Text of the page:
Many years ago, in the endless summer of youth when young men’s thoughts thrill towards romance, I met Loretta.
Adolescence is supposed to be a maelstrom of angst, rebellion, and teen difficulties. But my mother didn’t believe in such things so I wasn’t allowed.
All I had was youthful enthusiasm, a tender heart, and a lack of experience.
I’d heard of love, and had thought I was in love once; a distracted demeanour and a funny feeling in the pit of the stomach. But it turned out to be wind.
Life changed when Loretta and I met in my first year of high school. Doe eyes, auburn curls, the grace and blush of modesty, yet a dancer on the winds of fortune. When she smiled the whole world stopped to smile back.
She was the girl who reminds you of that line, that one well-aimed line, in the song that makes you think of things that weren’t but might have been.
Our love was tempestuous. Powerful like the tides of oceans, spectacular like the collision of galaxies.
I told her she smelled like the Taj Mahal looks by moonlight, that my heart was a kite that longs to fly. I was only 13, remember, I couldn’t think up original lines. But I bought her a curly-wurly.
Alas, she was taken from me too young. Her father whisked her away to lands off the edge of the map, the places marked “here be dragons”.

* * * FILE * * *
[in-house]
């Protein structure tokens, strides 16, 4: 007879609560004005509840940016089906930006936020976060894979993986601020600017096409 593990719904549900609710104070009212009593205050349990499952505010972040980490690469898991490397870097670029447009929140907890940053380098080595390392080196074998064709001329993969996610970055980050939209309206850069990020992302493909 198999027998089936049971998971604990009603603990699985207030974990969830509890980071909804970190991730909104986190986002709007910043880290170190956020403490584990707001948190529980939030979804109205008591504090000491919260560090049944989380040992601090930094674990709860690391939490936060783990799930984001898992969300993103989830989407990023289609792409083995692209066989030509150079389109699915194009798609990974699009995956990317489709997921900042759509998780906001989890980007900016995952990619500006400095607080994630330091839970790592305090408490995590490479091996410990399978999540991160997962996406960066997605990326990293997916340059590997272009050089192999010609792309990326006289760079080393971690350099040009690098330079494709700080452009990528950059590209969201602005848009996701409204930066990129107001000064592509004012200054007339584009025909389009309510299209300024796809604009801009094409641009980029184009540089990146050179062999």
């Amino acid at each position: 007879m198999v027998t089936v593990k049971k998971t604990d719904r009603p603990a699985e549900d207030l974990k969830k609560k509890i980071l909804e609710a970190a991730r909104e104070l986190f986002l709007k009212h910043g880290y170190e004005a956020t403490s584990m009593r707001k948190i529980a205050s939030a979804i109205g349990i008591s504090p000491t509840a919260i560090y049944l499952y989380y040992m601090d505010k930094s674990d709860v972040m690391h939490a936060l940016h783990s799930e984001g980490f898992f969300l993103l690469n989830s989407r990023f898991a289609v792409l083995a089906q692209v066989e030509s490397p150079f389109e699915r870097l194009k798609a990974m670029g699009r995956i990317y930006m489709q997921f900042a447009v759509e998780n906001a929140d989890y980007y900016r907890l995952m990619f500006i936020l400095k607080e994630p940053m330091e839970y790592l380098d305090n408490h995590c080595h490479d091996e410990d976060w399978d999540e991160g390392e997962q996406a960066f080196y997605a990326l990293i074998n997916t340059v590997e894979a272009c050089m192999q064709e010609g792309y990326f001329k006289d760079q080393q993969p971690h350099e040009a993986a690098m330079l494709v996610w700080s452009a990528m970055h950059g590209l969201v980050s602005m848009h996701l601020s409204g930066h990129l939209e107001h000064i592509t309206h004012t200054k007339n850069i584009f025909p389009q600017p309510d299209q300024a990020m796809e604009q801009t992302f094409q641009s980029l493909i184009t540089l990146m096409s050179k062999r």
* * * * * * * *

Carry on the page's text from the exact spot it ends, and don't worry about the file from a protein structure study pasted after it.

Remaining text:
They call it Aberdeen nowadays. He’d got a job in the oil industry.
Our parting was such sweet sorrow. There were tears (mine), longing (mine), and flippancy (hers).
I professed I would wait for her return till a’ the seas gang dry. I’ll never forget what she said in return. She looked me straight in my tear-filled eye and whispered: “It’s just, y’know, thingy!”
I was inconsolable until the following Tuesday. In the bleak eternity of those three days I puzzled: what’s “thingy”? Did she mean, despite the separation, ours was a love to last until the twilight the gods? Or welcome to Dumpsville, population: you?
Since that day I have valued precision in language. I like, I demand, properly defined meanings for words. I like statements to be understandable, unambiguous, uncomplicated. Not “thingy”.
The greatest praise it is possible to give any sentence is: the meaning is plain. The aim of every piece of writing, after all, is to communicate effectively.
Many problems could be solved, I’d like to believe, if we communicated properly with each other.
Word of the week
A critical period or event. EG: “Like many of the ‘borrowed’ quotes in this week’s column, it was the classic cliché. Boy meets girl, someone’s heart is broken. But she was, truly, the first major climacteric of my life.”
Read the latest Oh my word! every Saturday in The Courier. Contact me at firstname.lastname@example.org